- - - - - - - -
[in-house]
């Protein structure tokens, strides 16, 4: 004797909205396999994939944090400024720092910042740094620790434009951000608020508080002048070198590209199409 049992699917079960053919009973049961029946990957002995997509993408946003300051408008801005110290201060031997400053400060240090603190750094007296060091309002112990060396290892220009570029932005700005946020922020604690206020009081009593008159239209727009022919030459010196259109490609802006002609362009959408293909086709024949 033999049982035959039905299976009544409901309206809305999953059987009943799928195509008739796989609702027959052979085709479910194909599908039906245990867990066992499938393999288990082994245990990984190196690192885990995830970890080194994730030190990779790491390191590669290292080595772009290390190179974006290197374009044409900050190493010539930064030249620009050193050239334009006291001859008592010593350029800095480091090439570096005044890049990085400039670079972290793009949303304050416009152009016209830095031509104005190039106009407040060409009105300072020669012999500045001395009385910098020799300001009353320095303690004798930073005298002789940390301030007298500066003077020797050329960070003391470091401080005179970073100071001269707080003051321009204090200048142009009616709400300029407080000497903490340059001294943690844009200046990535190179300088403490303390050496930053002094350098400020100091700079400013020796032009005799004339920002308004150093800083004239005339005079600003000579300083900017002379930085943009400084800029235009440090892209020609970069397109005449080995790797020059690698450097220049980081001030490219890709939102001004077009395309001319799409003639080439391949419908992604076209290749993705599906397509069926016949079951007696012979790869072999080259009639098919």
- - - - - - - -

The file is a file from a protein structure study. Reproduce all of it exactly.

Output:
[in-house]
């Protein structure tokens, strides 16, 4: 004797909205396999994939944090400024720092910042740094620790434009951000608020508080002048070198590209199409 049992699917079960053919009973049961029946990957002995997509993408946003300051408008801005110290201060031997400053400060240090603190750094007296060091309002112990060396290892220009570029932005700005946020922020604690206020009081009593008159239209727009022919030459010196259109490609802006002609362009959408293909086709024949 033999049982035959039905299976009544409901309206809305999953059987009943799928195509008739796989609702027959052979085709479910194909599908039906245990867990066992499938393999288990082994245990990984190196690192885990995830970890080194994730030190990779790491390191590669290292080595772009290390190179974006290197374009044409900050190493010539930064030249620009050193050239334009006291001859008592010593350029800095480091090439570096005044890049990085400039670079972290793009949303304050416009152009016209830095031509104005190039106009407040060409009105300072020669012999500045001395009385910098020799300001009353320095303690004798930073005298002789940390301030007298500066003077020797050329960070003391470091401080005179970073100071001269707080003051321009204090200048142009009616709400300029407080000497903490340059001294943690844009200046990535190179300088403490303390050496930053002094350098400020100091700079400013020796032009005799004339920002308004150093800083004239005339005079600003000579300083900017002379930085943009400084800029235009440090892209020609970069397109005449080995790797020059690698450097220049980081001030490219890709939102001004077009395309001319799409003639080439391949419908992604076209290749993705599906397509069926016949079951007696012979790869072999080259009639098919």